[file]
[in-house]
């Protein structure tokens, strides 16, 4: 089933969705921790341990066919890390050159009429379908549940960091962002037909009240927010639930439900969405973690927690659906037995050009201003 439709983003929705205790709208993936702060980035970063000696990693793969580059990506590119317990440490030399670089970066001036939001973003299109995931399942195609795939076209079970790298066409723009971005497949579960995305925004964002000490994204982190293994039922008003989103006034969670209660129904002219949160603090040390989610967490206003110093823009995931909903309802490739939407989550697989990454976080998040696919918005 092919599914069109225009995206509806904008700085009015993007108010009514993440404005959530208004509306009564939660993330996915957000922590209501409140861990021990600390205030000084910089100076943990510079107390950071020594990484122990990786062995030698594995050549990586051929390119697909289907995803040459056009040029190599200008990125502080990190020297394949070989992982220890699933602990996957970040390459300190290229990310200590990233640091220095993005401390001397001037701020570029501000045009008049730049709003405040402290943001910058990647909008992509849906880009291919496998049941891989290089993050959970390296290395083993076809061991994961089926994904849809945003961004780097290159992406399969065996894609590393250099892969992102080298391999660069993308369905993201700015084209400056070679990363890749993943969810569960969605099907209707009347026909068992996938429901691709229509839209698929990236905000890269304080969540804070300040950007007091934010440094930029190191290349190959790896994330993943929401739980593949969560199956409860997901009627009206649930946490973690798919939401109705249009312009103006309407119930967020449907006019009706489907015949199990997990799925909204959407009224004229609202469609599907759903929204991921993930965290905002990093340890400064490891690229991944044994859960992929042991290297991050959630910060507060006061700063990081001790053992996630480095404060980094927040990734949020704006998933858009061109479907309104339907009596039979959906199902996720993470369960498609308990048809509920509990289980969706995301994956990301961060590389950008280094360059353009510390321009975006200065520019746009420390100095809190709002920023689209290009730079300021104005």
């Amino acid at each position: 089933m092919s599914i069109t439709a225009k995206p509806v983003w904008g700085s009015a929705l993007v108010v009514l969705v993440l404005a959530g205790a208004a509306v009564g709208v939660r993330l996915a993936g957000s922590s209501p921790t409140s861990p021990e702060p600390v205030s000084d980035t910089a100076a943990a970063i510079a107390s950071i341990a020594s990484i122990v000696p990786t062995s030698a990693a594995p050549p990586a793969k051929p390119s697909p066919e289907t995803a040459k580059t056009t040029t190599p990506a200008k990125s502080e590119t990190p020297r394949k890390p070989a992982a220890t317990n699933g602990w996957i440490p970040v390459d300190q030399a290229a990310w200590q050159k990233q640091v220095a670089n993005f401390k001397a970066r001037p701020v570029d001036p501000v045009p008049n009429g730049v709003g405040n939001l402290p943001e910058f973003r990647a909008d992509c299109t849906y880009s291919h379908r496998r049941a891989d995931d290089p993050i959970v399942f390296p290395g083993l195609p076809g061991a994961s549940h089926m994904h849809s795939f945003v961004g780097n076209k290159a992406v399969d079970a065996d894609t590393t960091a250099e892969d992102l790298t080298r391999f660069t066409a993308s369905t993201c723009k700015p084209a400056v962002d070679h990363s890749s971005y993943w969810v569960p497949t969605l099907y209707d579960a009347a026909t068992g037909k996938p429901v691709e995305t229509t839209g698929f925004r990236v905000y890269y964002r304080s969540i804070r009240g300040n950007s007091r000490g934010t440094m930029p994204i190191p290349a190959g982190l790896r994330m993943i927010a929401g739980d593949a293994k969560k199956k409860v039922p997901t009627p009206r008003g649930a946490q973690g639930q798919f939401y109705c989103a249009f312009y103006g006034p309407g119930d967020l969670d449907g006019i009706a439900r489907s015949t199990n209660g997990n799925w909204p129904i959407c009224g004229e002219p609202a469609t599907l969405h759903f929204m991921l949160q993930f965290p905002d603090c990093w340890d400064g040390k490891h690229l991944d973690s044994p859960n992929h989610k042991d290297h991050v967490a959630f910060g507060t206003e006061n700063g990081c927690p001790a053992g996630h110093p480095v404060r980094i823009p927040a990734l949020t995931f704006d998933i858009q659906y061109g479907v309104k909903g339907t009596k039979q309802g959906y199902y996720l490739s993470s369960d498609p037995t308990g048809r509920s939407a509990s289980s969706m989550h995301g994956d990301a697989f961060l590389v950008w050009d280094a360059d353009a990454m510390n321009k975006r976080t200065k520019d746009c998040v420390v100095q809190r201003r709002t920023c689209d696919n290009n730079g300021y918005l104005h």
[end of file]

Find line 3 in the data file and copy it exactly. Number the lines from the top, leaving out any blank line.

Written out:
């Amino acid at each position: 089933m092919s599914i069109t439709a225009k995206p509806v983003w904008g700085s009015a929705l993007v108010v009514l969705v993440l404005a959530g205790a208004a509306v009564g709208v939660r993330l996915a993936g957000s922590s209501p921790t409140s861990p021990e702060p600390v205030s000084d980035t910089a100076a943990a970063i510079a107390s950071i341990a020594s990484i122990v000696p990786t062995s030698a990693a594995p050549p990586a793969k051929p390119s697909p066919e289907t995803a040459k580059t056009t040029t190599p990506a200008k990125s502080e590119t990190p020297r394949k890390p070989a992982a220890t317990n699933g602990w996957i440490p970040v390459d300190q030399a290229a990310w200590q050159k990233q640091v220095a670089n993005f401390k001397a970066r001037p701020v570029d001036p501000v045009p008049n009429g730049v709003g405040n939001l402290p943001e910058f973003r990647a909008d992509c299109t849906y880009s291919h379908r496998r049941a891989d995931d290089p993050i959970v399942f390296p290395g083993l195609p076809g061991a994961s549940h089926m994904h849809s795939f945003v961004g780097n076209k290159a992406v399969d079970a065996d894609t590393t960091a250099e892969d992102l790298t080298r391999f660069t066409a993308s369905t993201c723009k700015p084209a400056v962002d070679h990363s890749s971005y993943w969810v569960p497949t969605l099907y209707d579960a009347a026909t068992g037909k996938p429901v691709e995305t229509t839209g698929f925004r990236v905000y890269y964002r304080s969540i804070r009240g300040n950007s007091r000490g934010t440094m930029p994204i190191p290349a190959g982190l790896r994330m993943i927010a929401g739980d593949a293994k969560k199956k409860v039922p997901t009627p009206r008003g649930a946490q973690g639930q798919f939401y109705c989103a249009f312009y103006g006034p309407g119930d967020l969670d449907g006019i009706a439900r489907s015949t199990n209660g997990n799925w909204p129904i959407c009224g004229e002219p609202a469609t599907l969405h759903f929204m991921l949160q993930f965290p905002d603090c990093w340890d400064g040390k490891h690229l991944d973690s044994p859960n992929h989610k042991d290297h991050v967490a959630f910060g507060t206003e006061n700063g990081c927690p001790a053992g996630h110093p480095v404060r980094i823009p927040a990734l949020t995931f704006d998933i858009q659906y061109g479907v309104k909903g339907t009596k039979q309802g959906y199902y996720l490739s993470s369960d498609p037995t308990g048809r509920s939407a509990s289980s969706m989550h995301g994956d990301a697989f961060l590389v950008w050009d280094a360059d353009a990454m510390n321009k975006r976080t200065k520019d746009c998040v420390v100095q809190r201003r709002t920023c689209d696919n290009n730079g300021y918005l104005h």